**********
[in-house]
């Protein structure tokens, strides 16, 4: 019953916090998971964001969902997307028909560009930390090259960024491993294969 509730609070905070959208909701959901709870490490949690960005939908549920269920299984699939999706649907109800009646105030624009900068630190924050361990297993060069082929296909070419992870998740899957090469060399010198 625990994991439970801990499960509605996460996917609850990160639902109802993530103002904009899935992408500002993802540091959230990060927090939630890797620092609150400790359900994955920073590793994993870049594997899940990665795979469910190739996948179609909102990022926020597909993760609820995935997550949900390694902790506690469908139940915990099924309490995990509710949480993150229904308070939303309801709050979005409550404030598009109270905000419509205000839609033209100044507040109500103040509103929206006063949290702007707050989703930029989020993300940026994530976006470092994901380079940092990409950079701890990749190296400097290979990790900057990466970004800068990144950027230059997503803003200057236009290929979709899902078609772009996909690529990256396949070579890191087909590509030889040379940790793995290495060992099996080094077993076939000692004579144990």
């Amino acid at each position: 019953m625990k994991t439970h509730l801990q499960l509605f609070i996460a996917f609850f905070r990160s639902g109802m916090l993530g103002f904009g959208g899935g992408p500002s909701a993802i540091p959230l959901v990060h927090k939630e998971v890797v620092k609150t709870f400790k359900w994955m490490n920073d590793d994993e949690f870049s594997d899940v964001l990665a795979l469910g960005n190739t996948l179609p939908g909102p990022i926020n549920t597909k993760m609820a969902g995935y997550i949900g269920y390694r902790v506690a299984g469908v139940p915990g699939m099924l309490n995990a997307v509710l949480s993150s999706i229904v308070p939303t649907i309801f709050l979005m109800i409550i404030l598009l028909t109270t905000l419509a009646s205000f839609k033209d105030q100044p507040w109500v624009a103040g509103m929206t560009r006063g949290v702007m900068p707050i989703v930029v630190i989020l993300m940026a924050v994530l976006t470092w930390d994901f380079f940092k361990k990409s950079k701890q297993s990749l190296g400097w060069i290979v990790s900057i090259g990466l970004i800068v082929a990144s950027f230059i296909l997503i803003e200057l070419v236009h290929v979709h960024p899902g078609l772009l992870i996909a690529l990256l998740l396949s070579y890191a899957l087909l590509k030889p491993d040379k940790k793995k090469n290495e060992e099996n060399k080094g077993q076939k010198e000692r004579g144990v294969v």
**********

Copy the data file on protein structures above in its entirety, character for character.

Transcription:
[in-house]
């Protein structure tokens, strides 16, 4: 019953916090998971964001969902997307028909560009930390090259960024491993294969 509730609070905070959208909701959901709870490490949690960005939908549920269920299984699939999706649907109800009646105030624009900068630190924050361990297993060069082929296909070419992870998740899957090469060399010198 625990994991439970801990499960509605996460996917609850990160639902109802993530103002904009899935992408500002993802540091959230990060927090939630890797620092609150400790359900994955920073590793994993870049594997899940990665795979469910190739996948179609909102990022926020597909993760609820995935997550949900390694902790506690469908139940915990099924309490995990509710949480993150229904308070939303309801709050979005409550404030598009109270905000419509205000839609033209100044507040109500103040509103929206006063949290702007707050989703930029989020993300940026994530976006470092994901380079940092990409950079701890990749190296400097290979990790900057990466970004800068990144950027230059997503803003200057236009290929979709899902078609772009996909690529990256396949070579890191087909590509030889040379940790793995290495060992099996080094077993076939000692004579144990």
């Amino acid at each position: 019953m625990k994991t439970h509730l801990q499960l509605f609070i996460a996917f609850f905070r990160s639902g109802m916090l993530g103002f904009g959208g899935g992408p500002s909701a993802i540091p959230l959901v990060h927090k939630e998971v890797v620092k609150t709870f400790k359900w994955m490490n920073d590793d994993e949690f870049s594997d899940v964001l990665a795979l469910g960005n190739t996948l179609p939908g909102p990022i926020n549920t597909k993760m609820a969902g995935y997550i949900g269920y390694r902790v506690a299984g469908v139940p915990g699939m099924l309490n995990a997307v509710l949480s993150s999706i229904v308070p939303t649907i309801f709050l979005m109800i409550i404030l598009l028909t109270t905000l419509a009646s205000f839609k033209d105030q100044p507040w109500v624009a103040g509103m929206t560009r006063g949290v702007m900068p707050i989703v930029v630190i989020l993300m940026a924050v994530l976006t470092w930390d994901f380079f940092k361990k990409s950079k701890q297993s990749l190296g400097w060069i290979v990790s900057i090259g990466l970004i800068v082929a990144s950027f230059i296909l997503i803003e200057l070419v236009h290929v979709h960024p899902g078609l772009l992870i996909a690529l990256l998740l396949s070579y890191a899957l087909l590509k030889p491993d040379k940790k793995k090469n290495e060992e099996n060399k080094g077993q076939k010198e000692r004579g144990v294969v």